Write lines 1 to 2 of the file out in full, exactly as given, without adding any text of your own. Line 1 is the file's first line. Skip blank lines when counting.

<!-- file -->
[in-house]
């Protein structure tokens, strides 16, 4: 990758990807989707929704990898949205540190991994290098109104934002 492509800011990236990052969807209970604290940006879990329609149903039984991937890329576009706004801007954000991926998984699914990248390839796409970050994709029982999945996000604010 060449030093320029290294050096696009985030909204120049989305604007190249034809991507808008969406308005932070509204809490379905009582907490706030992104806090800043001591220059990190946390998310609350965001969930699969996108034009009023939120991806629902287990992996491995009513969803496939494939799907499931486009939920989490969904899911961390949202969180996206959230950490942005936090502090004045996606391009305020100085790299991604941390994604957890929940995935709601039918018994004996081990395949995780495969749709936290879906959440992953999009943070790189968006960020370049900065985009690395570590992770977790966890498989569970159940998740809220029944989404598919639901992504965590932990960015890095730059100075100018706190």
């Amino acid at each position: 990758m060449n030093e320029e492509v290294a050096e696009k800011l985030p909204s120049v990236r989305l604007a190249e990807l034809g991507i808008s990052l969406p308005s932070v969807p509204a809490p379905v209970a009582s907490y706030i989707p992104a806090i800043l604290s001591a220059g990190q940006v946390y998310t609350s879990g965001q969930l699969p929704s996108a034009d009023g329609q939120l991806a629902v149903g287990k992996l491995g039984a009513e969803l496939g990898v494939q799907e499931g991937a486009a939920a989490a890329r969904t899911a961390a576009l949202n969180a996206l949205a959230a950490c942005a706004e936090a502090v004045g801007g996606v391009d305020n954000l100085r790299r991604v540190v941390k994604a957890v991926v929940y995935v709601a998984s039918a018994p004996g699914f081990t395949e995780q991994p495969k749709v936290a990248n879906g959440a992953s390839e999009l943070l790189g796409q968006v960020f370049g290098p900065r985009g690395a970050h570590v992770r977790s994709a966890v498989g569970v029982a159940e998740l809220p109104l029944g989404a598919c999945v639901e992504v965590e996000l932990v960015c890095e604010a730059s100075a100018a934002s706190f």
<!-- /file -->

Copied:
[in-house]
């Protein structure tokens, strides 16, 4: 990758990807989707929704990898949205540190991994290098109104934002 492509800011990236990052969807209970604290940006879990329609149903039984991937890329576009706004801007954000991926998984699914990248390839796409970050994709029982999945996000604010 060449030093320029290294050096696009985030909204120049989305604007190249034809991507808008969406308005932070509204809490379905009582907490706030992104806090800043001591220059990190946390998310609350965001969930699969996108034009009023939120991806629902287990992996491995009513969803496939494939799907499931486009939920989490969904899911961390949202969180996206959230950490942005936090502090004045996606391009305020100085790299991604941390994604957890929940995935709601039918018994004996081990395949995780495969749709936290879906959440992953999009943070790189968006960020370049900065985009690395570590992770977790966890498989569970159940998740809220029944989404598919639901992504965590932990960015890095730059100075100018706190």